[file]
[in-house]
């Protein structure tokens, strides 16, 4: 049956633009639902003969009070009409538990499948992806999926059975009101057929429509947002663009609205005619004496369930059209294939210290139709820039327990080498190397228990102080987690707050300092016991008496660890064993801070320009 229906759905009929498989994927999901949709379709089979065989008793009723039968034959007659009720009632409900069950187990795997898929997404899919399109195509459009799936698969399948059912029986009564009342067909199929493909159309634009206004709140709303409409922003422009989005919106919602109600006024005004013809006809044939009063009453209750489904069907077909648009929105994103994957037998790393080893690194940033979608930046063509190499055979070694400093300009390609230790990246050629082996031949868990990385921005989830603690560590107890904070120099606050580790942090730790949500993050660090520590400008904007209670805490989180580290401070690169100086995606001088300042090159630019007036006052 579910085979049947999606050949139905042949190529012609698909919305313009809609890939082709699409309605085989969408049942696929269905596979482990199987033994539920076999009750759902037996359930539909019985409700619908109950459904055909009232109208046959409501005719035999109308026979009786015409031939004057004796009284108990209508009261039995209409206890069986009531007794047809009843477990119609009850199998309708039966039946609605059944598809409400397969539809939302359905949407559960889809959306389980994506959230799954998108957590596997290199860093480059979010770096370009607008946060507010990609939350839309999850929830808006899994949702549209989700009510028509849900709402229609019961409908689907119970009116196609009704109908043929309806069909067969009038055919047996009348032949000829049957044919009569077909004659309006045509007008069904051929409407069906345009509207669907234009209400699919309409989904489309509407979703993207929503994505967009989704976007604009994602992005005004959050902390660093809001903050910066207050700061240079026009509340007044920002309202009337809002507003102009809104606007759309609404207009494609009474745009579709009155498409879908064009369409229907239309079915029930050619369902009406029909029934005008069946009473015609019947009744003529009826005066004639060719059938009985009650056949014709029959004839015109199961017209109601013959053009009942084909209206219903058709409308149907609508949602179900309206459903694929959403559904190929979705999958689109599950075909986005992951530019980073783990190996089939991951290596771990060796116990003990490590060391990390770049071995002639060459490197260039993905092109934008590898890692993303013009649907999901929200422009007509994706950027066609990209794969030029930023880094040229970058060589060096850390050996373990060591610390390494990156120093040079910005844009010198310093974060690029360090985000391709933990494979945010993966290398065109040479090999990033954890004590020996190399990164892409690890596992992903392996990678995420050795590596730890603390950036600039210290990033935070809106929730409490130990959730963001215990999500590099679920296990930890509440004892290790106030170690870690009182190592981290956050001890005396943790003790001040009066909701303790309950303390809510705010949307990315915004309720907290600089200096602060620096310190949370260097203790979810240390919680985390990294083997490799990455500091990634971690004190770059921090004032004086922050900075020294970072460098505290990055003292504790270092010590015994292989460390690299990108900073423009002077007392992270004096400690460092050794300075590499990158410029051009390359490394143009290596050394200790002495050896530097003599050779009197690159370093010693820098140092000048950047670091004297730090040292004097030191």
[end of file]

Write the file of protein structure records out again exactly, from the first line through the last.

[in-house]
């Protein structure tokens, strides 16, 4: 049956633009639902003969009070009409538990499948992806999926059975009101057929429509947002663009609205005619004496369930059209294939210290139709820039327990080498190397228990102080987690707050300092016991008496660890064993801070320009 229906759905009929498989994927999901949709379709089979065989008793009723039968034959007659009720009632409900069950187990795997898929997404899919399109195509459009799936698969399948059912029986009564009342067909199929493909159309634009206004709140709303409409922003422009989005919106919602109600006024005004013809006809044939009063009453209750489904069907077909648009929105994103994957037998790393080893690194940033979608930046063509190499055979070694400093300009390609230790990246050629082996031949868990990385921005989830603690560590107890904070120099606050580790942090730790949500993050660090520590400008904007209670805490989180580290401070690169100086995606001088300042090159630019007036006052 579910085979049947999606050949139905042949190529012609698909919305313009809609890939082709699409309605085989969408049942696929269905596979482990199987033994539920076999009750759902037996359930539909019985409700619908109950459904055909009232109208046959409501005719035999109308026979009786015409031939004057004796009284108990209508009261039995209409206890069986009531007794047809009843477990119609009850199998309708039966039946609605059944598809409400397969539809939302359905949407559960889809959306389980994506959230799954998108957590596997290199860093480059979010770096370009607008946060507010990609939350839309999850929830808006899994949702549209989700009510028509849900709402229609019961409908689907119970009116196609009704109908043929309806069909067969009038055919047996009348032949000829049957044919009569077909004659309006045509007008069904051929409407069906345009509207669907234009209400699919309409989904489309509407979703993207929503994505967009989704976007604009994602992005005004959050902390660093809001903050910066207050700061240079026009509340007044920002309202009337809002507003102009809104606007759309609404207009494609009474745009579709009155498409879908064009369409229907239309079915029930050619369902009406029909029934005008069946009473015609019947009744003529009826005066004639060719059938009985009650056949014709029959004839015109199961017209109601013959053009009942084909209206219903058709409308149907609508949602179900309206459903694929959403559904190929979705999958689109599950075909986005992951530019980073783990190996089939991951290596771990060796116990003990490590060391990390770049071995002639060459490197260039993905092109934008590898890692993303013009649907999901929200422009007509994706950027066609990209794969030029930023880094040229970058060589060096850390050996373990060591610390390494990156120093040079910005844009010198310093974060690029360090985000391709933990494979945010993966290398065109040479090999990033954890004590020996190399990164892409690890596992992903392996990678995420050795590596730890603390950036600039210290990033935070809106929730409490130990959730963001215990999500590099679920296990930890509440004892290790106030170690870690009182190592981290956050001890005396943790003790001040009066909701303790309950303390809510705010949307990315915004309720907290600089200096602060620096310190949370260097203790979810240390919680985390990294083997490799990455500091990634971690004190770059921090004032004086922050900075020294970072460098505290990055003292504790270092010590015994292989460390690299990108900073423009002077007392992270004096400690460092050794300075590499990158410029051009390359490394143009290596050394200790002495050896530097003599050779009197690159370093010693820098140092000048950047670091004297730090040292004097030191």